When the newspaper business began its precipitous financial decline in the 1990s, anxious publishers forced their editors to make some pretty drastic cuts. One of the first sections to be axed at many publications was the book section. As a result, you don't see many book reviews in papers anymore. You don't see many author profiles, either.
That's why it was such a pleasure for me to be interviewed for the Mount Desert Islander in advance of my reading at the Jesup Memorial Library tomorrow. I had a pleasant telephone conversation with the writer, Melinda Rice, but honestly, you never know how these things are going to end up until you see them in print.
As it turned out, my Islander interview turned out great! Not only did Rice quote me accurately, she tracked down both my agent and my editor — and she got the story of my book's acceptance by St. Martin's absolutely right:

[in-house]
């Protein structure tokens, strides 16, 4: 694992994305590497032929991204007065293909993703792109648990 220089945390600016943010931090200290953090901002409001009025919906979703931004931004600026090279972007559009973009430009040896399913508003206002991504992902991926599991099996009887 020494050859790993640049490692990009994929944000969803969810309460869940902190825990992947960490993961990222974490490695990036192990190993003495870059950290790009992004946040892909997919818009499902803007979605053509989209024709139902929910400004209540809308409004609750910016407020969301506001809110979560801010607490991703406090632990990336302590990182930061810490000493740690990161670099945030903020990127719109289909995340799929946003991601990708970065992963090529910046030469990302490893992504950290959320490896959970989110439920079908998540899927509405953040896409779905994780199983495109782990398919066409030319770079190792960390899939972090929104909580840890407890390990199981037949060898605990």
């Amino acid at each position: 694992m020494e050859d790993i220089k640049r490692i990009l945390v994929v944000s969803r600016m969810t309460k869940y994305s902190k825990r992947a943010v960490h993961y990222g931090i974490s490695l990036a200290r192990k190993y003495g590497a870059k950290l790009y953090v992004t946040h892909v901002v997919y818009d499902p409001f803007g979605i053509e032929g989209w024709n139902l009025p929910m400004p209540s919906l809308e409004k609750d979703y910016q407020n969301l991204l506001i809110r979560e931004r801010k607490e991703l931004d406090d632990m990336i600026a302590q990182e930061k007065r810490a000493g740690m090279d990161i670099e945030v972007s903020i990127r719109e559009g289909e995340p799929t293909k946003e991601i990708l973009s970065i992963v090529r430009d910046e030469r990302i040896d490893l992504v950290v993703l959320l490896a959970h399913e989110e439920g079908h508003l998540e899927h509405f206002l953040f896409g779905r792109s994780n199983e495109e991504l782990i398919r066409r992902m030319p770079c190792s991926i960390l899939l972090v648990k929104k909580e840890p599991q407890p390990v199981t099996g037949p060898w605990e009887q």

“I started reading it over the weekend and you get this ‘ding ding ding’ feeling,” said Mr. Spicer. “I knew, ‘Oh boy, I’ve got a live one.’”
Afraid of losing the book to another publishing house, he said he offered “a healthy sum of money” to make a pre-emptive bid. And the deal was done.
In publishing these days, a three-book deal—especially for a first-time author—is unusual. But St. Martin’s took it even further and sent Mr. Doiron on a publicity tour before first book was even published.
“It’s a mark of our commitment to Paul, something we do for very few people,” said Mr. Spicer. “We’re taking this guy seriously. He’s personable, bright and articulate. He knows Maine. He lives there and he loves it.”
I appreciate Charlie's compliments. He's being very kind in his description of me. He's definitely right about how much I love Maine, though.
I also appreciate Melinda Rice's fine work. My wife thinks this profile of me is the best one yet. That's high praise from someone who knows me pretty well.